While the state parks adjoining these forests have trails suitable for equestrians, the facilities for these users are not fully adequate to meet their needs. Appomattox-Buckingham State Forest is serving as the pilot site for building a multiple-use facility to accommodate equestrians, mountain bikers and hikers. The biggest concern for these users was adequate and appropriate parking for their vehicles and horse trailers. ABSF Forester Mike Womack identified an open plot of land that was suitable for the development of a large-scale trailhead facility. The land was cleared and graded; gravel was laid down for a hardened parking lot that could support vehicle traffic in any weather condition. The parking area should accommodate 20 truck & trailer rigs along with 10 additional car-only spaces and give users a prime location to access the looped Carter Taylor trail that runs through a majority of the forest.

Filep next turned his attention to the development of a picnic shelter with barbeque grills and tables that can seat 32 people. An informational kiosk was built so that users can find relevant information as well as a large color map of the trails. A horse corral was then added to give equestrians a place to pen in their stock while resting, picnicking or exploring the forest on foot. In the next few months, this area will be officially ready for users, complete with a large sign directing people to the site and a well for drinking water and for watering trail stock.

Work will begin soon to bring the same level of recreational comfort to Cumberland State Forest with a new site located away from the headquarters building and giving better access to the forest’s trail system.

Filep said, “It is my goal to make Virginia’s State Forests more than a showcase for sustainable timber management. I want the citizens of Virginia as well as out of state visitors to be able to enjoy our State Forests as much as our award-winning state parks. Virginia State Forests offer horseback riding, mountain biking, hiking, hunting, fishing, bird watching, interpretation and so much more.”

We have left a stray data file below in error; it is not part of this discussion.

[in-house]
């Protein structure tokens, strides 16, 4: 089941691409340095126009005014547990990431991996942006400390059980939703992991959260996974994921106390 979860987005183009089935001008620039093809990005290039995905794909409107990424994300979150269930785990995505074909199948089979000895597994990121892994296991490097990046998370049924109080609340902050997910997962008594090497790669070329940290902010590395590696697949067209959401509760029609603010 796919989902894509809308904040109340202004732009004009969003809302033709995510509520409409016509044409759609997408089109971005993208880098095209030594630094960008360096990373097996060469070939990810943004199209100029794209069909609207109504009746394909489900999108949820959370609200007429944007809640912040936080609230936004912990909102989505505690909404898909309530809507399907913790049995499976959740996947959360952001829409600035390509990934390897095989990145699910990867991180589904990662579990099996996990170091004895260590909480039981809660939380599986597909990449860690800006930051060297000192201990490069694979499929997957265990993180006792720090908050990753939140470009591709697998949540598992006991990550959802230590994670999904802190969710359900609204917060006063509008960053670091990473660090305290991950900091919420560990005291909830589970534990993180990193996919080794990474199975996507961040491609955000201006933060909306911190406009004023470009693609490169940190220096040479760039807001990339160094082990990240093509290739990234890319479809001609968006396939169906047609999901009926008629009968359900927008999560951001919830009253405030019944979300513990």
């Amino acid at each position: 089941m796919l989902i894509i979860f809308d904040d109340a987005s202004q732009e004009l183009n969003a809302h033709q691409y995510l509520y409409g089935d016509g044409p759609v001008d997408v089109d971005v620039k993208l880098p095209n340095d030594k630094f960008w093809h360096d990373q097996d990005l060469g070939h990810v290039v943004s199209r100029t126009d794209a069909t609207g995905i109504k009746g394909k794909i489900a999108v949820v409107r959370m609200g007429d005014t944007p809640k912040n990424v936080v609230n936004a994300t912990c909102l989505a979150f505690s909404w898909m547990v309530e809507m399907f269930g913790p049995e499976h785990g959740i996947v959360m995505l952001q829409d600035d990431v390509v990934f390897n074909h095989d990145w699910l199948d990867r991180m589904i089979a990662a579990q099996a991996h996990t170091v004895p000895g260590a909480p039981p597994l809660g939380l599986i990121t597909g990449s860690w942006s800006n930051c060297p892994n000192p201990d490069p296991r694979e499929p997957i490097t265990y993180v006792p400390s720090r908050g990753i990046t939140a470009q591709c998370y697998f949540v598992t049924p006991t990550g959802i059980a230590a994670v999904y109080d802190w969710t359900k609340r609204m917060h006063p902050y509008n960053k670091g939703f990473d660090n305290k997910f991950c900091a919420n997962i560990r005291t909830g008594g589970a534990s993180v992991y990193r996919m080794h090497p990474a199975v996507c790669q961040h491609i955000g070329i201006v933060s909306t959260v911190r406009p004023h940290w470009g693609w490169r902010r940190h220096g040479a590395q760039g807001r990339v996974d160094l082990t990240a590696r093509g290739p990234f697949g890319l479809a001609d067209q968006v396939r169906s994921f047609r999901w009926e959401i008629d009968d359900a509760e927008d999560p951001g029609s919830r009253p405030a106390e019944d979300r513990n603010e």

Virginians wishing to take advantage of horseback riding, mountain biking, hunting or fishing on these or any State Forest must purchase an annual forest use permit, which is available on our website; the Virginia Department of Game and Inland Fisheries website, or anywhere hunting licenses are sold.

Board Appointments Announced

Governor Bob McDonnell made the following appointments to the Board of Forestry:

  • Anne M. Beals of Spotsylvania, Oakley Farm
  • Nadine Block of Falls Church, Senior Director of Government Outreach with the Sustainable Forestry Initiative Inc.
  • David L. Blount of Middletown, retired
  • Phillip A. Bradshaw of Carrsville, CFO of Isle of Wight County Public Schools
  • John W. Burke, III of Woodford, partner with Burke Woodlands
  • William G. Imbergamo of Vienna, Senior Professional Staff with the United States Senate
  • Hillary F. Little of Nasswadox, President of Waterford Printing Inc. and semi-retired
  • The Honorable Floyd H. Miles, Sr. of Providence Forge, retired
  • J. Kenneth Morgan, Jr. of Clarksville, President of Morgan Lumbar Company and Sunrise Shaving, LLC
  • Shelby L. “Lee” Spradlin, Jr. of Lynchburg, Forester with MeadWestVaco
  • David W. Smith of Blacksburg, Shelton H. Short Jr. Emeritus Professor of Forestry with Virginia Tech

The Board is composed of one member from each congressional district appointed by the Governor for a term of four years. The State Forester serves as executive officer of the Board.

Don’t Move Firewood